“Is the market solution the only solution? Do we have to abandon the very idea of the university as a ‘public’ good? The interest in a public sociology is, in part, a reaction and a response to the privatization of everything” (Burawoy, 2005).
According to former American Sociological Association president Michael Burawoy, there are four types of sociology: professional; policy; critical; and public. The types of sociology can be distinguished by asking the questions: “Sociology for whom?” and “Sociology for what?” The first question refers to sociologists’ intended audience. Sometimes the intended audience is other professional sociologists and social scientists, and sometimes the intended audience is a part of the general public. The second question, “Sociology for what?,” refers to the purpose of sociology. It focuses attention on the “means” (why are things the way they are?) and the “ends” of sociology (how can we make things better?).
At Missouri State, our faculty practice all four types of sociology. For example, we practice professional sociology by presenting the results of research at national and regional sociology conferences, and we publish research findings in academic, peer-reviewed journals. We practice policy sociology by conducting research and producing reports for community organizations. The Springfield/Greene County Social Capital Report, the 2010 Missouri Civic Health Assessment, the Ozarks Regional Social Capital Report, and the 2010 and 2011 Racial Disparities in Traffic Stops reports have all been used by policymakers and other community leaders to inform public policy and to assess the results of community programs. Our faculty practice public sociology by voluntarily serving on public committees, writing op-ed pieces for the Springfield News-Leader and other newspapers, attending and speaking at public meetings, incorporating opportunities for community engagement into class, and by inviting community leaders to speak to students about how the sociological concepts they’re learning in class relate to important public issues.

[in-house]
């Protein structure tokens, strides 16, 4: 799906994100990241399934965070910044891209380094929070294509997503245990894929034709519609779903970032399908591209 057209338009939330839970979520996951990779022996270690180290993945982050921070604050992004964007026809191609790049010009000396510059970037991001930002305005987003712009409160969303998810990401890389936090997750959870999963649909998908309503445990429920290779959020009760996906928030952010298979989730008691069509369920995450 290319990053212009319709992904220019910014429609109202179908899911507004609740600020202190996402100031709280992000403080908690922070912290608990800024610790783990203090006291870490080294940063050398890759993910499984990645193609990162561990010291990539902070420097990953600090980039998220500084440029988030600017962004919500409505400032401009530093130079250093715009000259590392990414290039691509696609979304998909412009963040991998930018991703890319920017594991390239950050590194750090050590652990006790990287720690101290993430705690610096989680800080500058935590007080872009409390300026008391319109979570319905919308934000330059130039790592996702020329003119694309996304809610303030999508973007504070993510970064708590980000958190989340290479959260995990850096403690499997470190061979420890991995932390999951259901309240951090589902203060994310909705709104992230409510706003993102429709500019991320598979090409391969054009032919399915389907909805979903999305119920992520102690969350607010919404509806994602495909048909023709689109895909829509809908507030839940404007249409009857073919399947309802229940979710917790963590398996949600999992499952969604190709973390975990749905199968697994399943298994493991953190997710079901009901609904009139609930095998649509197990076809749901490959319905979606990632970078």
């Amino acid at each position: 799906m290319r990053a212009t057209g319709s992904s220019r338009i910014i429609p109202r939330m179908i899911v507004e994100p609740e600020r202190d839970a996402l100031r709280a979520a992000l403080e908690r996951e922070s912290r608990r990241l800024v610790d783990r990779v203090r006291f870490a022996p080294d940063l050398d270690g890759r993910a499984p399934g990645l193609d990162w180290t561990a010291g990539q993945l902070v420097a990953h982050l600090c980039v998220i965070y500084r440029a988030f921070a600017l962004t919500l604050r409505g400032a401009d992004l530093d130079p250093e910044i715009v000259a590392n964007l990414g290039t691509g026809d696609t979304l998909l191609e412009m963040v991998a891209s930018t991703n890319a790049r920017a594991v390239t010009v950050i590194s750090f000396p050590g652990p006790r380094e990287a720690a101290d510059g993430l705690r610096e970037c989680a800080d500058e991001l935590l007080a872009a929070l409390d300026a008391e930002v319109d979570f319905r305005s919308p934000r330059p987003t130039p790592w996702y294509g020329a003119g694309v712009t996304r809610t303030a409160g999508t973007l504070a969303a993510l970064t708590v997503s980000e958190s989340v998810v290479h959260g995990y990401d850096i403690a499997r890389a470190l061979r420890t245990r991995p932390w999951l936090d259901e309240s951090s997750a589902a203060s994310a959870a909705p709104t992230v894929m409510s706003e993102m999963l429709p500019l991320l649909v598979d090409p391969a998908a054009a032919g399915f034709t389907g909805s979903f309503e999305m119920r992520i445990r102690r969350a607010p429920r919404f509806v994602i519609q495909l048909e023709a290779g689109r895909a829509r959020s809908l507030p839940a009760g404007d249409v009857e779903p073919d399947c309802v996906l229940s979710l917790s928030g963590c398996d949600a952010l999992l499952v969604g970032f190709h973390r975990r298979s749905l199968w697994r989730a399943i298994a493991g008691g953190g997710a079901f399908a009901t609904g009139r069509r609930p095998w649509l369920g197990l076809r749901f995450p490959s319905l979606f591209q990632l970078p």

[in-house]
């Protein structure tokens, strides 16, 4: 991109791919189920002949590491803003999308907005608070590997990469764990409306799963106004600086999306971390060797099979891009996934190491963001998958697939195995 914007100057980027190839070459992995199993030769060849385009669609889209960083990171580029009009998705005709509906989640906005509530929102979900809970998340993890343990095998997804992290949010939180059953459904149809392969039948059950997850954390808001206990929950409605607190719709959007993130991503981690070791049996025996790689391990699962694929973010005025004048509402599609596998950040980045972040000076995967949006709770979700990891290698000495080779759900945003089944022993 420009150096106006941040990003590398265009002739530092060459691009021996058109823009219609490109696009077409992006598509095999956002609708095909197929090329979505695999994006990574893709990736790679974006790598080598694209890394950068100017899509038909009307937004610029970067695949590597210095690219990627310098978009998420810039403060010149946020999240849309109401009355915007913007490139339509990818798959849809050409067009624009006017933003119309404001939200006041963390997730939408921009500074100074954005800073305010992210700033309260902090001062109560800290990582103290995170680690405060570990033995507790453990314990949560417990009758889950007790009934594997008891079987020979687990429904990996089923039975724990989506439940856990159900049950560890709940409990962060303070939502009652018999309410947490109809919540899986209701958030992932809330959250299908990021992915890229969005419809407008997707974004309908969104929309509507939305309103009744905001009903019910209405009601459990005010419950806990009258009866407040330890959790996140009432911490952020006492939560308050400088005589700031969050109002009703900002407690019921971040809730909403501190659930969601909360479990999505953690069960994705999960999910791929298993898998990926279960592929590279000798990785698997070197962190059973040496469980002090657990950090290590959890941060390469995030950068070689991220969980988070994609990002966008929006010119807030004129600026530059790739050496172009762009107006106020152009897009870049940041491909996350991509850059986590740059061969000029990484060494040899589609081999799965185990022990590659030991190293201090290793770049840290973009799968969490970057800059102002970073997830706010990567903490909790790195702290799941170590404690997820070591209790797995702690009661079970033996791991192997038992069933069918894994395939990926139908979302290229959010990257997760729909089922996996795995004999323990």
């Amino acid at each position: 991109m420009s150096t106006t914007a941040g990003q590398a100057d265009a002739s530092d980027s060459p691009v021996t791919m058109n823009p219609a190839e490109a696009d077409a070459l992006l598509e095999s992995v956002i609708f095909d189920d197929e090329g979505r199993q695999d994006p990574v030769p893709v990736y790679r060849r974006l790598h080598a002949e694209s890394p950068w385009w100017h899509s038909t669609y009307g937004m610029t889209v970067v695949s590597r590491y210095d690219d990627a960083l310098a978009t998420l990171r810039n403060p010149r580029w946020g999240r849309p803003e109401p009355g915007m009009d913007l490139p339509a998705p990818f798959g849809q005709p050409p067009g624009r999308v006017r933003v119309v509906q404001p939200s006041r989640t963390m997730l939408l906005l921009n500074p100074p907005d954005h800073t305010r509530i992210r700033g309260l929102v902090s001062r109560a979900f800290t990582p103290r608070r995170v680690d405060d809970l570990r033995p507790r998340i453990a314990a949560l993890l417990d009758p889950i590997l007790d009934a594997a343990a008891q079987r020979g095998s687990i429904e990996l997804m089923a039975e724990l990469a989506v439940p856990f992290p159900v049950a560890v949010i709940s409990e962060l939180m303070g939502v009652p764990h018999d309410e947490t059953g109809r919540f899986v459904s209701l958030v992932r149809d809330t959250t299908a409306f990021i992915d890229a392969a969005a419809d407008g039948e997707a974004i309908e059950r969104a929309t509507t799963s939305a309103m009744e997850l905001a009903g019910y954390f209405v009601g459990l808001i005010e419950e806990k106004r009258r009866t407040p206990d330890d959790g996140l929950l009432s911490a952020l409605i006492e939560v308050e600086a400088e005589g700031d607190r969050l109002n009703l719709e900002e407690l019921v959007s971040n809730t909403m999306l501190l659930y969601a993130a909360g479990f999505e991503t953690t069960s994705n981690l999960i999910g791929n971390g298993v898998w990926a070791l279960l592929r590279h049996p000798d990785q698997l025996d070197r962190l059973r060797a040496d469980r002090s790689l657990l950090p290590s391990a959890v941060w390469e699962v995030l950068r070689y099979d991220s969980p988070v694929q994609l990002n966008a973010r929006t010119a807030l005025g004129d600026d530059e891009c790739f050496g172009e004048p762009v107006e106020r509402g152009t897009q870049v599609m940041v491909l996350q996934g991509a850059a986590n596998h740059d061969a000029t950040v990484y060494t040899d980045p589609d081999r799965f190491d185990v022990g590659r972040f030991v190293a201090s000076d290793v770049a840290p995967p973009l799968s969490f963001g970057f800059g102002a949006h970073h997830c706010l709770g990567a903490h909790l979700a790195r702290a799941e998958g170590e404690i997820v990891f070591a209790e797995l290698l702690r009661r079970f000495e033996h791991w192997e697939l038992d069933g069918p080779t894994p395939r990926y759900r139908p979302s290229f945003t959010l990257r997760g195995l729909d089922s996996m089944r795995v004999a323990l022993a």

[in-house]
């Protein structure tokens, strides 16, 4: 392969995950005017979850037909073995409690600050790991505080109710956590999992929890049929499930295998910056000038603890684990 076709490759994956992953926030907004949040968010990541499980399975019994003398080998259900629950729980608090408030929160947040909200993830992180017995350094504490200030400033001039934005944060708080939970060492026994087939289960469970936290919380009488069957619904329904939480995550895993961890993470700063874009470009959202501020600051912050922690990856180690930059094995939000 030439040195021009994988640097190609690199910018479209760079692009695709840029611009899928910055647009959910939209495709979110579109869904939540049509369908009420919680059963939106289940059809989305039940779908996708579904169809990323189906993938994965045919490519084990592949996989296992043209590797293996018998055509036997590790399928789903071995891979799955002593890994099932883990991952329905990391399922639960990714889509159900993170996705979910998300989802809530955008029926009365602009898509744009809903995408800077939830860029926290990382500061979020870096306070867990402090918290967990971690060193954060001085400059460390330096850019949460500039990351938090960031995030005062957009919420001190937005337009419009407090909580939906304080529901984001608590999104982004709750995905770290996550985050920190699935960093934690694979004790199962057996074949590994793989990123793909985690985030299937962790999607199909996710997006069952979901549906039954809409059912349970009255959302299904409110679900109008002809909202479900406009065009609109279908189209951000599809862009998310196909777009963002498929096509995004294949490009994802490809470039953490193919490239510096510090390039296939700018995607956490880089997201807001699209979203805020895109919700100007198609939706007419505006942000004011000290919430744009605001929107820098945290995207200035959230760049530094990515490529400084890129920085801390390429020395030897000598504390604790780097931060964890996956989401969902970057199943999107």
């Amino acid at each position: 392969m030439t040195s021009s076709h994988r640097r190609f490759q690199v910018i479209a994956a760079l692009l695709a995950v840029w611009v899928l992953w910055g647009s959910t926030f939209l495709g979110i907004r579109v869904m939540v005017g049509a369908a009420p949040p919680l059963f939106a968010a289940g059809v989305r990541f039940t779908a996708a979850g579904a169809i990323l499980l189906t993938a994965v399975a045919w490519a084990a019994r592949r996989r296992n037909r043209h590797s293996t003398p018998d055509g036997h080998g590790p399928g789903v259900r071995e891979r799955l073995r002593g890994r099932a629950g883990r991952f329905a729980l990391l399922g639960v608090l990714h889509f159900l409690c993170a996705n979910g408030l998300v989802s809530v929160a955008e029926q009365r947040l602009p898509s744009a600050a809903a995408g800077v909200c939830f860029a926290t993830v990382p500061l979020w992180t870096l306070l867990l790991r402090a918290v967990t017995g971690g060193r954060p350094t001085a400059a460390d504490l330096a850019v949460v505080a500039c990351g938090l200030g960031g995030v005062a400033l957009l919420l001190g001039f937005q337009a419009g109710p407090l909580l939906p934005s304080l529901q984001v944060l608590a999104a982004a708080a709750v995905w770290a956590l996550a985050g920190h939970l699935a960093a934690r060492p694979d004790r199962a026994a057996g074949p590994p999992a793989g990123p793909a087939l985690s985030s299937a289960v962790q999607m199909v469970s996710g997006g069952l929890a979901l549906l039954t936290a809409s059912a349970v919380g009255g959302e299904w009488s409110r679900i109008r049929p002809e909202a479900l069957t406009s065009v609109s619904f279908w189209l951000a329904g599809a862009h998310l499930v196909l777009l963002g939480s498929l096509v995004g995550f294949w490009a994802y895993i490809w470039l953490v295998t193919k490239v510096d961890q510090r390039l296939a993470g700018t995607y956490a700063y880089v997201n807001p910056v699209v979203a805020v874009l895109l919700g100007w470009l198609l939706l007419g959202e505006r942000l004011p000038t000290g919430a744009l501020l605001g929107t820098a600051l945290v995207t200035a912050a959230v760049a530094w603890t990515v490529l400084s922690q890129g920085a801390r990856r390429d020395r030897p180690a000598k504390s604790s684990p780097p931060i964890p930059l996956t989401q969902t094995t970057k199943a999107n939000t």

This is what distinguishes the sociology major at Missouri State from sociology majors at other universities. Our students are trained in the theories and methods of professional sociology, and they are trained in ways to use those tools for purposes of public sociology. Some graduates of our program decide to become professional sociologists and go on to pursue master’s degrees and doctorates upon graduation. Others decide to use their sociological training to address issues that are important to them by taking positions in nonprofit, governmental, and charitable organizations. By making the professional practical the sociology program at Missouri State provides students with the knowledge and skills they need to be successful and productive members of the workforce, and to be informed and engeged leaders in their communities.